Customer centricity has I believe entered the pantheon of buzzwords these days. It seems it’s been on everyone’s lips for a while now.

TUI: classic case of a company saying they are “customer centric”

Yet, surprisingly, some companies are only now coming onto the idea. For most, similarly with digital transformation programmes, progress is invariably slow, if not tortuous. Marketers, with their thin veneer of authenticity, have been pushing through, trying to find tools and shortcuts to “connect” with customers. I laughed the other day when I heard a sponsored ad on a podcast talk about using a fancy marketing automation tool to make “meaningful customer relationships” with customers. It’s as if the tool will do the hard work…

Making customer centricity happen?

I hear two types of typical refrains these days on both ends of the spectrum about the mad rush to being customer centric:

  • it’s really hard for us brands: we need to constantly create meaningful relationships with our customers to make our brand more trustworthy.

or the other hand, there are the cynics saying:

  • don’t be silly: people — especially the shareholders — don’t want to be friends with your company. They just want the product to perform as promised.

Reality is that “it depends” and there’s a time and place for both according to your business and the stakeholders involved. Surely, customers don’t want every brand to become their BFF. But, customers are also evermore wary about marketing messages and manners.

Here are two things that brand marketers would do well to consider in building their ongoing plans:

  1. You are your network. When it comes to building your own personal network, it needs to be done in a way that encourages trust, where the value exchange is significant and mutual. It’s not the same as when you are wishing to build up a massive FMCG brand. However, creating a trustworthy relationship is entirely relevant when considering your inner circle, the key partners and/or important influencers. The more consistent and congruent your relationships, the strong you will become.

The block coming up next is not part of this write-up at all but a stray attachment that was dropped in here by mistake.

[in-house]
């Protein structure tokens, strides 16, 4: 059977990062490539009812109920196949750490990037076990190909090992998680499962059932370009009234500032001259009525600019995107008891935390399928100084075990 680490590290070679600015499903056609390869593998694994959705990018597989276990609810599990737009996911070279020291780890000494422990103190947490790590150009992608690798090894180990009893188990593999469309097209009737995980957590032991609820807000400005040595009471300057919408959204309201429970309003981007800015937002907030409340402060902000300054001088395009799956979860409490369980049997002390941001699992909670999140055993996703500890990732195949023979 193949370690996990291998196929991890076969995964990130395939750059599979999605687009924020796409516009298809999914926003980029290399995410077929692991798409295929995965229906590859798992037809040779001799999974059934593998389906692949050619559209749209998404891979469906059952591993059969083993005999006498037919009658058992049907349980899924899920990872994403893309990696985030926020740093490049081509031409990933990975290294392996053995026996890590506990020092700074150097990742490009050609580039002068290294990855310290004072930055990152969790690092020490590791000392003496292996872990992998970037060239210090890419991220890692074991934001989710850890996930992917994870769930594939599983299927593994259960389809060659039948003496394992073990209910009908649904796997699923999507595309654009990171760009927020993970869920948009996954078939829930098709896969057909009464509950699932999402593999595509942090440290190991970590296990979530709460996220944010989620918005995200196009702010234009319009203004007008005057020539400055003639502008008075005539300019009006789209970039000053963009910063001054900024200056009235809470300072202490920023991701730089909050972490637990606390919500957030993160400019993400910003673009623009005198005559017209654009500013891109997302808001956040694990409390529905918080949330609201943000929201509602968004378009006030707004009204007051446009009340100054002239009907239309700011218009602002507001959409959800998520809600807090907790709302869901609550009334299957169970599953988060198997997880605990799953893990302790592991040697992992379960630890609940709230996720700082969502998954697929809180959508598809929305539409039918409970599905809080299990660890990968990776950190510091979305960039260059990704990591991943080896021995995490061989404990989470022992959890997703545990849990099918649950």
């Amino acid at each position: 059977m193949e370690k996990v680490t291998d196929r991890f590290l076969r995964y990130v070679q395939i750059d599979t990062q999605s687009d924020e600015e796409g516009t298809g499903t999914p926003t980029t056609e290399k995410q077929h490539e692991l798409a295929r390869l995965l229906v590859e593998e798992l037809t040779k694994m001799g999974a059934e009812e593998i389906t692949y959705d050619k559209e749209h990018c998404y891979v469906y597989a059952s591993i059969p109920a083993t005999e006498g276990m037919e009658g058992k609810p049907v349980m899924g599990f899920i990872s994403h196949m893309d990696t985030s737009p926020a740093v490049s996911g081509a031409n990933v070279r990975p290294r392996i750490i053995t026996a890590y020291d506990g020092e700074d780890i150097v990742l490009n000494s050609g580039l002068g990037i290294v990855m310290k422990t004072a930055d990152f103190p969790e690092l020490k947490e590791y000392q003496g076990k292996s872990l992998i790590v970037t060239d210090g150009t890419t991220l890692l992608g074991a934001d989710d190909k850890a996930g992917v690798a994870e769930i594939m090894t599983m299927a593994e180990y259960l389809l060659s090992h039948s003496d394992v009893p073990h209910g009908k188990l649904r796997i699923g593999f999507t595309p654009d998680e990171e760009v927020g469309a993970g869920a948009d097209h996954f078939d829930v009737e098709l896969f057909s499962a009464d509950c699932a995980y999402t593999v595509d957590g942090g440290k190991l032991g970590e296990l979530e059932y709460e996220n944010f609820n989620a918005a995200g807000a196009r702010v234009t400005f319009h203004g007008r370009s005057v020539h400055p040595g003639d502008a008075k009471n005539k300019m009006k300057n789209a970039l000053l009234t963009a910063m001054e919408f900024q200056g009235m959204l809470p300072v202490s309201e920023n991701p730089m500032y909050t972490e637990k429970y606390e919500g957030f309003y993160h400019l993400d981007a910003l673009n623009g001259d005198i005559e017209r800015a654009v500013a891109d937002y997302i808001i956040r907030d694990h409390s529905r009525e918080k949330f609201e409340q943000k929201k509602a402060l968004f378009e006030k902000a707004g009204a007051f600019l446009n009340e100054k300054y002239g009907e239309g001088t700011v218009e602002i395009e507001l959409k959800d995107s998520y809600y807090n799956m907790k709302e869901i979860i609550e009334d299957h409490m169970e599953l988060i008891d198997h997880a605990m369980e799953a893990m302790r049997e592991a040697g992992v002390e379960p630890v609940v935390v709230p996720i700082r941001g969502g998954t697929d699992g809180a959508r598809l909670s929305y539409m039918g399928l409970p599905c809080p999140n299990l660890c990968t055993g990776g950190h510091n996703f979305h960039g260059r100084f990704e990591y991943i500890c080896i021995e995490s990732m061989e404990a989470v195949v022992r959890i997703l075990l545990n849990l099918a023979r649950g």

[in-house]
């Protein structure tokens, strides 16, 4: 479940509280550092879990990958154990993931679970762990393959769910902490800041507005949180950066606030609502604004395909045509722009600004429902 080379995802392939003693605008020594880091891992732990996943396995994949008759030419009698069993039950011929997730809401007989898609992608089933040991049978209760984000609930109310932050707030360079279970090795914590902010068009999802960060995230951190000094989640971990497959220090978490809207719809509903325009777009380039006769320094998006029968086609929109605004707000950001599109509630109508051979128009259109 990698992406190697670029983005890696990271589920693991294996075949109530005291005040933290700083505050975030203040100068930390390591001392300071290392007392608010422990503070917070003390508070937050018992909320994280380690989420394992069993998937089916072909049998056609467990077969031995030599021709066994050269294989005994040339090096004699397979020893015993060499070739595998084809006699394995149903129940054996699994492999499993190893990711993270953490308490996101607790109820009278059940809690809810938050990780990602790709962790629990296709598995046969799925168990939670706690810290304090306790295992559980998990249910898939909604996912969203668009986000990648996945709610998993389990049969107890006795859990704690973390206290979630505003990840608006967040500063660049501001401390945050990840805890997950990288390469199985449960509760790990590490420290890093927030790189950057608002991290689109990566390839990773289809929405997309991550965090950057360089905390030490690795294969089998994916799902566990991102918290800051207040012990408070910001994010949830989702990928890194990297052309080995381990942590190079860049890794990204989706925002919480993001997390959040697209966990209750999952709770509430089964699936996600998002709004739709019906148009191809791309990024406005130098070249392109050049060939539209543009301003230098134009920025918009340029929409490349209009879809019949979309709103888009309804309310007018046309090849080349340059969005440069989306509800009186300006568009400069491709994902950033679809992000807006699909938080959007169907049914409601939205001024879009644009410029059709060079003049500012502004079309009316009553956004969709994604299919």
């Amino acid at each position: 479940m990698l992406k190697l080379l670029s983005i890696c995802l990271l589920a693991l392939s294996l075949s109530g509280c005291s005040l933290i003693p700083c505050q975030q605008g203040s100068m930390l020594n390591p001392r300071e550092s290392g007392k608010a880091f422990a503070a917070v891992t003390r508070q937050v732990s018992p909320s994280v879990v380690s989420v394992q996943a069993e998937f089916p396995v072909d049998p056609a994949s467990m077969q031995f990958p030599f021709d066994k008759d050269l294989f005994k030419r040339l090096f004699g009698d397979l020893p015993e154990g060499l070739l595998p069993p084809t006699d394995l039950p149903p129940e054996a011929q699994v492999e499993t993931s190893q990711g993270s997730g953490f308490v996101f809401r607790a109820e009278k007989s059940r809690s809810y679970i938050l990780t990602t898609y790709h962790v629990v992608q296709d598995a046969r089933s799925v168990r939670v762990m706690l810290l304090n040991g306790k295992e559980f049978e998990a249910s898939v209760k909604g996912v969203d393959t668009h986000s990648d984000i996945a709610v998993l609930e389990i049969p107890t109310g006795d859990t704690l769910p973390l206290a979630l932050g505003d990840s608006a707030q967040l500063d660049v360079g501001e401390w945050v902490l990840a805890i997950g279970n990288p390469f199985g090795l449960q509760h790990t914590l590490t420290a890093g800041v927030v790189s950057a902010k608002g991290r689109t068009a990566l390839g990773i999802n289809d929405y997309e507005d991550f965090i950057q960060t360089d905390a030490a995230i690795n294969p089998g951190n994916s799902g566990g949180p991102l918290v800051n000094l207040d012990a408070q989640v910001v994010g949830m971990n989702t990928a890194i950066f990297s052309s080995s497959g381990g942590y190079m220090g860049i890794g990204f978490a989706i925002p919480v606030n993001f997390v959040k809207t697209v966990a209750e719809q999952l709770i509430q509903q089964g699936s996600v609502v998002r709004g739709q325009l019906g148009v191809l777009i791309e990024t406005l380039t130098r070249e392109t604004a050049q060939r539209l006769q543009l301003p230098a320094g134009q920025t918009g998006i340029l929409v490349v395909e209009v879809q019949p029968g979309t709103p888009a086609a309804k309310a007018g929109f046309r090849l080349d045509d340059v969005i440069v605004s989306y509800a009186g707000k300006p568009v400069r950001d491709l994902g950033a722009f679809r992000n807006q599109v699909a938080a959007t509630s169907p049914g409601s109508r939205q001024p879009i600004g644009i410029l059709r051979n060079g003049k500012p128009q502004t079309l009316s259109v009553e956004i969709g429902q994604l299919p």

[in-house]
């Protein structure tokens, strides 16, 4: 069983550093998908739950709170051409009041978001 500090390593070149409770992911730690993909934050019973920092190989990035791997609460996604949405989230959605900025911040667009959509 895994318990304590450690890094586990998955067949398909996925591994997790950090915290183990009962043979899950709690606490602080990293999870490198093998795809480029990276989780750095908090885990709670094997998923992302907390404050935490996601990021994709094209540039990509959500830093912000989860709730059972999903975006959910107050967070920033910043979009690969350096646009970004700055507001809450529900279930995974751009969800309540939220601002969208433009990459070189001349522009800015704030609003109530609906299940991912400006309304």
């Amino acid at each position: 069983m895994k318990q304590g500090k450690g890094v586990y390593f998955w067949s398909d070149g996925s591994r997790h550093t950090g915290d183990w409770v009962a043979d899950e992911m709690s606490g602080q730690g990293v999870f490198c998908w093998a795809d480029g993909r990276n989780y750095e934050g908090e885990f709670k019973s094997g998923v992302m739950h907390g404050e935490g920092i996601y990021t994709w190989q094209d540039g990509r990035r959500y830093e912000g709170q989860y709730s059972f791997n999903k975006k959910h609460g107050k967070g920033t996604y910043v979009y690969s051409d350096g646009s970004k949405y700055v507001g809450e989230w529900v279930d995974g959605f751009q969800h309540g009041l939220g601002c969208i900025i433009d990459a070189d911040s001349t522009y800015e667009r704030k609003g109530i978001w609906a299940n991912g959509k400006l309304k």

2. Flex your empathic muscle. When it comes to approaching and/or engaging with a (potential) customer, take the time to listen to them, to think about their context. Why, when and how are they going to want to hear from you? It’s not that every potential customer wants or needs to be “friends” with you. It’s just that you need to foster more trust and make a bona fide effort in creating a value exchange that is mutually beneficial.    

Ultimately, in a market where you have many priorities and masses of people with whom to interact — and where resources are limited — you can’t and mustn’t seek to make all people feel like they’re your best friend all the time. Strategy and selectivity demand a more nuanced approach. Aphorisms can be good for starting the conversation.

“Always give people more than they expect to get”. – Nelson Boswell

“Joy comes from surprise and connection and humanity and transparency and new…” – Seth Godin

“Make the customer the hero of your story.” – Ann Handley

At the end of the day, it’s about execution. My personal and favourite aphorism on customer centricity is: Treat your customers as you would like to be treated.

Aphorisms can be useful, however, they will lead you astray if followed blindly. Being customer centric equals thinking and acting in the shoes of the customer, not in stead of him/her.

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